There is no one right way to write, but to write well requires some semblance of a structure. The process of writing, the tools at a writer’s disposal and combating the dreaded scheduling pitfalls are all at the discretion of the aforementioned writer. Before taking on the monumental task — in the eyes of any aspiring author — of typing the first sentence of a story, there lies the inescapable (at least for now) dilemma of how one could even begin to write.
The physical necessities for writing are all there: a computer or for the old-fashioned, a pencil and paper, a quiet room calibrated to any atmospheric preferences and zero interruptions. But without a set-in-stone process or pre-established idea of a story’s premise, there’s little point in writing at all, at least, according to Stephen King’s 2000 memoir and how-to-guide, “On Writing.”
1. To Be a Writer Is To Be a Reader
Reading for pleasure and studying the writing style of an author are the two foundational pieces to becoming a competent writer. King remarks in the “On Writing” section of his memoir: “If you want to be a writer, you must do two things above all others: read a lot and write a lot” on top of the hard truth, “If you don’t have the time to read, you don’t have the time to (or the tools) to write.” King also provides an outline of how often a writer should read and write: a generous four to six hours a day, preferably in the morning when interruptions are minimal and any new ideas are still fresh on the mind.
According to “On Writing,” the act of reading and writing must be a pleasurable one for a writer, although enjoying the two are a given (hopefully) for self-proclaimed writers and established novelists. The commitment that comes with writing is rooted in the joy found in writing itself and there is no chance for inspiration if reading is done out of necessity and not from a place of enjoyment. Without the two, even starting a novel is nothing more than a pipe dream for those who wish to call themselves “authors” one day.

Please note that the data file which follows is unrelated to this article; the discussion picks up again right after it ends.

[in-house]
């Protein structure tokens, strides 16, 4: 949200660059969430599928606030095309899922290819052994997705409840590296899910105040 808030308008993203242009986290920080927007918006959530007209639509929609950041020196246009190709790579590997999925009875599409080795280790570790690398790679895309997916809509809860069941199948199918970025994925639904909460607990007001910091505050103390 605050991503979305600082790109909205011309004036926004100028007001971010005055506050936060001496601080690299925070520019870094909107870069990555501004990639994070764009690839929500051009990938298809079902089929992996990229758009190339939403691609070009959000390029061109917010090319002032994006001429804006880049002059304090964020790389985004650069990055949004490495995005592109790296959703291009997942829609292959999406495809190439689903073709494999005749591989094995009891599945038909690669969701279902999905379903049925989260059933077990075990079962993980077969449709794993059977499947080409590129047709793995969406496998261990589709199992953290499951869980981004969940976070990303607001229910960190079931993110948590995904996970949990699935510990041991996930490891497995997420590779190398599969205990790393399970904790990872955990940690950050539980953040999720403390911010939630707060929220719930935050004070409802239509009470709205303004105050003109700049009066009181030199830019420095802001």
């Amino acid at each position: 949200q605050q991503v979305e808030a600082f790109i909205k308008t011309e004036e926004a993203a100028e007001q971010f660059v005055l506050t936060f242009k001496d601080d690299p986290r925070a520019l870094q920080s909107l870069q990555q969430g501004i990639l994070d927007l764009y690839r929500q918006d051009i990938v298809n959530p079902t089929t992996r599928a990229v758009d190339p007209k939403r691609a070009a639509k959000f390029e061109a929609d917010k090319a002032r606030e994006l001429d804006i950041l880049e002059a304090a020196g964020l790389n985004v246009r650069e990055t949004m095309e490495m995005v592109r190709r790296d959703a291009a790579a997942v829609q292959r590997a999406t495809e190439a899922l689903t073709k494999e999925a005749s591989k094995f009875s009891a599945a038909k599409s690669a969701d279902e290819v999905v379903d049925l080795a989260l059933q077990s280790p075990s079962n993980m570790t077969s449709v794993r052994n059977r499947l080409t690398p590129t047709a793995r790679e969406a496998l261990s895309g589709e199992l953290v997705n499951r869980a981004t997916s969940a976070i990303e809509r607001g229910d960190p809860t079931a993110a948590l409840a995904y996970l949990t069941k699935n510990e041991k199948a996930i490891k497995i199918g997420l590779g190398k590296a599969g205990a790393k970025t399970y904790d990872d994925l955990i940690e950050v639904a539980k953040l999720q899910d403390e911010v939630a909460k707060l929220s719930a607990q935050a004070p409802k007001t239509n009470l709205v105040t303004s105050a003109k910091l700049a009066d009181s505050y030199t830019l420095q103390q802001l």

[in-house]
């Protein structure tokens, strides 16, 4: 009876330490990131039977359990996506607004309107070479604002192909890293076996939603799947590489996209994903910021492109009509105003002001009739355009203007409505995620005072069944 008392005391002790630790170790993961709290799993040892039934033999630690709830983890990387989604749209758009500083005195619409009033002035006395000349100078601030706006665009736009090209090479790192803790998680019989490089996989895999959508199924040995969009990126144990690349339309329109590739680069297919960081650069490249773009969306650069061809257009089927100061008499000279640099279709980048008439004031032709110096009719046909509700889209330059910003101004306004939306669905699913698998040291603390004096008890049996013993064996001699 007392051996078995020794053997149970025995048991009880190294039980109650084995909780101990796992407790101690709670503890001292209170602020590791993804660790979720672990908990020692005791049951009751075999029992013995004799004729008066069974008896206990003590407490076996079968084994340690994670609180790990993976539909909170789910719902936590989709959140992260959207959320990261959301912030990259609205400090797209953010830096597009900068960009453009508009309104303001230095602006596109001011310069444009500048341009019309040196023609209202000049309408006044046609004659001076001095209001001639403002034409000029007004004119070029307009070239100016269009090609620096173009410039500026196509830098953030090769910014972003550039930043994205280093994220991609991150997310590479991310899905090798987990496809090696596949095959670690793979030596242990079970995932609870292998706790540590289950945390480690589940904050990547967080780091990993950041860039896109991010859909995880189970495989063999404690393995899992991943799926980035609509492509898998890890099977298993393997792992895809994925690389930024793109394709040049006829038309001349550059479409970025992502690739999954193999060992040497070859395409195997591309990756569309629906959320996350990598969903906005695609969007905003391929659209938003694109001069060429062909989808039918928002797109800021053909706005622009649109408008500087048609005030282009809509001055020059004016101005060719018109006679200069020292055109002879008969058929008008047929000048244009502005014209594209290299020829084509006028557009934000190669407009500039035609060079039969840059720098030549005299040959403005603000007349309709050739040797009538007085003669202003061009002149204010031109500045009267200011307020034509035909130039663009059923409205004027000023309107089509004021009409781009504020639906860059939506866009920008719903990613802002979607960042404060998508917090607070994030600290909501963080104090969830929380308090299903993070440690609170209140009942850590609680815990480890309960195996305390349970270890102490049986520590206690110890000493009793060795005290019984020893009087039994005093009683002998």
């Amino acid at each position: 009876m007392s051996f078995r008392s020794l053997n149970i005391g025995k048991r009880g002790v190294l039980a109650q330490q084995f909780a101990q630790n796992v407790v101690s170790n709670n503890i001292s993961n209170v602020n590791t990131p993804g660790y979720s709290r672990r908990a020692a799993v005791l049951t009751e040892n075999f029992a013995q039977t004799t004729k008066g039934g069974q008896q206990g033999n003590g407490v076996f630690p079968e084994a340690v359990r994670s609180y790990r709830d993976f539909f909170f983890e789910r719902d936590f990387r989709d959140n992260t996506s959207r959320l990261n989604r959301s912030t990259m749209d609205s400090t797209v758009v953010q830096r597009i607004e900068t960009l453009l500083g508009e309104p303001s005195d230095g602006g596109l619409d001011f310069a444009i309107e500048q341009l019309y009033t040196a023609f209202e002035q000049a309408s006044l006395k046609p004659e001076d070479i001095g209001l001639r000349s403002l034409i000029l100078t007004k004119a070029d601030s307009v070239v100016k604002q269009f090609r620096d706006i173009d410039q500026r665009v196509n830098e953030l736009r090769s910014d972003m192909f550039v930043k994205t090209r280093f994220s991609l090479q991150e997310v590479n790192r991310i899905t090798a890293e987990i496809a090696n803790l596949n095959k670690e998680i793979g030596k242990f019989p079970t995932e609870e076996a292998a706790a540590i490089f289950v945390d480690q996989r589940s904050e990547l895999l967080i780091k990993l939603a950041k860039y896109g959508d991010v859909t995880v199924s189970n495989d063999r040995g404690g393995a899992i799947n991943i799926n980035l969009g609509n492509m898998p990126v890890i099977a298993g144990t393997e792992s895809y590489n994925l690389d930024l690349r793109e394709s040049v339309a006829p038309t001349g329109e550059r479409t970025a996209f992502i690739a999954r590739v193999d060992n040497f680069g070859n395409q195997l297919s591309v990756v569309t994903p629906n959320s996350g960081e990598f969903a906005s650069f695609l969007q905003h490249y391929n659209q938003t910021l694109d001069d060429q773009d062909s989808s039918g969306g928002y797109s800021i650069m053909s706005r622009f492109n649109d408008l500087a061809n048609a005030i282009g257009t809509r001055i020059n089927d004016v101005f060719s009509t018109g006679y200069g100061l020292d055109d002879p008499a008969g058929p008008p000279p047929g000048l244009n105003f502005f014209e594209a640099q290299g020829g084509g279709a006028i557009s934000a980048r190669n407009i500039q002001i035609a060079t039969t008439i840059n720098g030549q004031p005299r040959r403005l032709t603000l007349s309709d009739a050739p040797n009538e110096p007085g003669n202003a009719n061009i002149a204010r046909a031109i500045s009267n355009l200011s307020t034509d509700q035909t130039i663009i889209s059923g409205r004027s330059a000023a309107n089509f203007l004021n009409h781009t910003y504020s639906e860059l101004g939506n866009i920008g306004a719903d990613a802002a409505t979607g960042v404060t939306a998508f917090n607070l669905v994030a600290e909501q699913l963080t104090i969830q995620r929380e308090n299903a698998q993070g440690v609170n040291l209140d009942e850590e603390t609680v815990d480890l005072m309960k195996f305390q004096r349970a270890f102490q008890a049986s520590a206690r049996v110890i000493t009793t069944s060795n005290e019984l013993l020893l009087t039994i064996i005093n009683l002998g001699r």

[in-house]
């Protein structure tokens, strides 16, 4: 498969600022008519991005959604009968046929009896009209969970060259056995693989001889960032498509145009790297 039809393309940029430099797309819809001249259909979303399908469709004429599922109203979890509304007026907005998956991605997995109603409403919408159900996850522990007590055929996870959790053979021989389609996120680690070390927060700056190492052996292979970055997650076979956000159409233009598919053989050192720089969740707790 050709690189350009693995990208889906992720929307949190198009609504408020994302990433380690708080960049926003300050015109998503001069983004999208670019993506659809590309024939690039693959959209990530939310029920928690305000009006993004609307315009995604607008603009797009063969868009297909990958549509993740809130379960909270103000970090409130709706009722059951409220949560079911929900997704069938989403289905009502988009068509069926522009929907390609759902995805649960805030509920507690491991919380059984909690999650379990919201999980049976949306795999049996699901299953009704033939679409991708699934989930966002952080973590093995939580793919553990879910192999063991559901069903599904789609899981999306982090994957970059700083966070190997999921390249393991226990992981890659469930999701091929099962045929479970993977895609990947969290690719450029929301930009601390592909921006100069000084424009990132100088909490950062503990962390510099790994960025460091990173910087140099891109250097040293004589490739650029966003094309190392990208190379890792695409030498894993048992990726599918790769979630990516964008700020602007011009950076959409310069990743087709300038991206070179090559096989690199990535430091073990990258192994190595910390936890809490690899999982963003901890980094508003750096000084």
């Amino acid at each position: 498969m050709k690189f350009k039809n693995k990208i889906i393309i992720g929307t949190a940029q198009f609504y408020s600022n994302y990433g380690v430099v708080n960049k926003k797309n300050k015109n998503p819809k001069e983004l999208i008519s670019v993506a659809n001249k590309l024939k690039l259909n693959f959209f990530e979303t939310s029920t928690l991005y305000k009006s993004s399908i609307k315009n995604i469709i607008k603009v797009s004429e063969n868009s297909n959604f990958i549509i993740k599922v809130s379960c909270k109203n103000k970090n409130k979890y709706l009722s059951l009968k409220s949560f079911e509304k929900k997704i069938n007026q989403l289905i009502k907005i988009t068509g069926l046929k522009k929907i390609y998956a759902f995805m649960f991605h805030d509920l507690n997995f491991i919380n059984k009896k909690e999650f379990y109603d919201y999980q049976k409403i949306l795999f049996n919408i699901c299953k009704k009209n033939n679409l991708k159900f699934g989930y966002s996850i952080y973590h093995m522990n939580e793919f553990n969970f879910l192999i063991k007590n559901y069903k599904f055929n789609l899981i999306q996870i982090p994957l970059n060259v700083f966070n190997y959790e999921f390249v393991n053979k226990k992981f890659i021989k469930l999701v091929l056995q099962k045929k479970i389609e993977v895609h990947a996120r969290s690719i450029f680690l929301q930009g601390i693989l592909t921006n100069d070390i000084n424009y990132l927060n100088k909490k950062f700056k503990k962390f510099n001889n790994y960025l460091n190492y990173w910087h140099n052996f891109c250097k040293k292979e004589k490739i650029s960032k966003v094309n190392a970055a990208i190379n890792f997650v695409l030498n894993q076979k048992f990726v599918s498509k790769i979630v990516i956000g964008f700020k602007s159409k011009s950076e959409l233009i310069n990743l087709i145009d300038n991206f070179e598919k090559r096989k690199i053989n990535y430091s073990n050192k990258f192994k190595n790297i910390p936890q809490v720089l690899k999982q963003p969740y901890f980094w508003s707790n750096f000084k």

2. The Writing Toolbox
At the start of the chapter “Toolbox,” King recounts an experience with his uncle Oren and a toolbox passed down from “Fazza,” his grandfather. In classic King style, “On Writing” provides heavy exposition on the background of the toolbox, neglecting not a single detail, from the “The Undertow” painting engraved on the bottom of the box to the unmanageable 80-to-100-pound weight it carried to a young King. However, the significance of the toolbox isn’t the design, but rather, is found in the abundance of tools within and the three layers that house each tool and drill bit.
Top Layer: Common Tools
The two common tools outlined by King in “On Writing” are vocabulary and grammar. The vocabulary of a novelist is bound by the frequency at which the writer reads, what authors the writer reads the most and general preference. Internalizing the vocabulary of another author, however, is not the same as being inspired by their works, but instead treads on the border of imitation in the worst way. One other vocabulary sin is using words that turn away from the style of whatever it is a person is writing. Substituting “large” words for smaller ones for the sake of sounding fancy prevents one from building their own writing style. If all else fails, write the first word that comes to mind and worry about it later during the editing process.